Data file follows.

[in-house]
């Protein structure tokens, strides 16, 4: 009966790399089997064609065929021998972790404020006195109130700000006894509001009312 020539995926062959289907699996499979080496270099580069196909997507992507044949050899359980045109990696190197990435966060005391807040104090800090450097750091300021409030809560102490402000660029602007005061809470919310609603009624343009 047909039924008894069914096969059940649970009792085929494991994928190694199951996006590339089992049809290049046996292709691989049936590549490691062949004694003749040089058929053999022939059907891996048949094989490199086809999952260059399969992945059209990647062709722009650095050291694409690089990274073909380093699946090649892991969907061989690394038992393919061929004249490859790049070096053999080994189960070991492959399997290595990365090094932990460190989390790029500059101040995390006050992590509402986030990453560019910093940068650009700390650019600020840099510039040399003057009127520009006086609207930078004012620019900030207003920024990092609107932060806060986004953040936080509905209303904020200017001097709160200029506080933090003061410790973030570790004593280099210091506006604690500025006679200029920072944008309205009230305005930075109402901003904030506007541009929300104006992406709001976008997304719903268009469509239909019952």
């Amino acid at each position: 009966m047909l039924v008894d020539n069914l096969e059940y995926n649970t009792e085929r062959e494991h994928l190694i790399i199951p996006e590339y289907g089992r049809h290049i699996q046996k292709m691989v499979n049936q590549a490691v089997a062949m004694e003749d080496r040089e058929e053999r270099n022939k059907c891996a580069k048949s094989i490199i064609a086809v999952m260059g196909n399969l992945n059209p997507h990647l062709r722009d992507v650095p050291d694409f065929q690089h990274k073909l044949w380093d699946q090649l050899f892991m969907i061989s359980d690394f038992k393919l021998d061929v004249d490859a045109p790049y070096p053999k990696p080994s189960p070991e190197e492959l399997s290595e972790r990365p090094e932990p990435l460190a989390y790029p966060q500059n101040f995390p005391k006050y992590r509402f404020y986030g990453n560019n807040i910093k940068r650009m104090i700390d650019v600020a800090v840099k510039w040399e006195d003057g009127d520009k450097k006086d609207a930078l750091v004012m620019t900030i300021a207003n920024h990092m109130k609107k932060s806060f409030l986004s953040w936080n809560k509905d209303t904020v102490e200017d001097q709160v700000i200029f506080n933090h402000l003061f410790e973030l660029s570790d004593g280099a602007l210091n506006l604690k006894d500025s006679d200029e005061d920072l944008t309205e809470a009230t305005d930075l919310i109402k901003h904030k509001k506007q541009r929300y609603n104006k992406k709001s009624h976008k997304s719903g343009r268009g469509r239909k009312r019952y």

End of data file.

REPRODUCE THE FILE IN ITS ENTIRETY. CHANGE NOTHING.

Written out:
[in-house]
């Protein structure tokens, strides 16, 4: 009966790399089997064609065929021998972790404020006195109130700000006894509001009312 020539995926062959289907699996499979080496270099580069196909997507992507044949050899359980045109990696190197990435966060005391807040104090800090450097750091300021409030809560102490402000660029602007005061809470919310609603009624343009 047909039924008894069914096969059940649970009792085929494991994928190694199951996006590339089992049809290049046996292709691989049936590549490691062949004694003749040089058929053999022939059907891996048949094989490199086809999952260059399969992945059209990647062709722009650095050291694409690089990274073909380093699946090649892991969907061989690394038992393919061929004249490859790049070096053999080994189960070991492959399997290595990365090094932990460190989390790029500059101040995390006050992590509402986030990453560019910093940068650009700390650019600020840099510039040399003057009127520009006086609207930078004012620019900030207003920024990092609107932060806060986004953040936080509905209303904020200017001097709160200029506080933090003061410790973030570790004593280099210091506006604690500025006679200029920072944008309205009230305005930075109402901003904030506007541009929300104006992406709001976008997304719903268009469509239909019952």
């Amino acid at each position: 009966m047909l039924v008894d020539n069914l096969e059940y995926n649970t009792e085929r062959e494991h994928l190694i790399i199951p996006e590339y289907g089992r049809h290049i699996q046996k292709m691989v499979n049936q590549a490691v089997a062949m004694e003749d080496r040089e058929e053999r270099n022939k059907c891996a580069k048949s094989i490199i064609a086809v999952m260059g196909n399969l992945n059209p997507h990647l062709r722009d992507v650095p050291d694409f065929q690089h990274k073909l044949w380093d699946q090649l050899f892991m969907i061989s359980d690394f038992k393919l021998d061929v004249d490859a045109p790049y070096p053999k990696p080994s189960p070991e190197e492959l399997s290595e972790r990365p090094e932990p990435l460190a989390y790029p966060q500059n101040f995390p005391k006050y992590r509402f404020y986030g990453n560019n807040i910093k940068r650009m104090i700390d650019v600020a800090v840099k510039w040399e006195d003057g009127d520009k450097k006086d609207a930078l750091v004012m620019t900030i300021a207003n920024h990092m109130k609107k932060s806060f409030l986004s953040w936080n809560k509905d209303t904020v102490e200017d001097q709160v700000i200029f506080n933090h402000l003061f410790e973030l660029s570790d004593g280099a602007l210091n506006l604690k006894d500025s006679d200029e005061d920072l944008t309205e809470a009230t305005d930075l919310i109402k901003h904030k509001k506007q541009r929300y609603n104006k992406k709001s009624h976008k997304s719903g343009r268009g469509r239909k009312r019952y």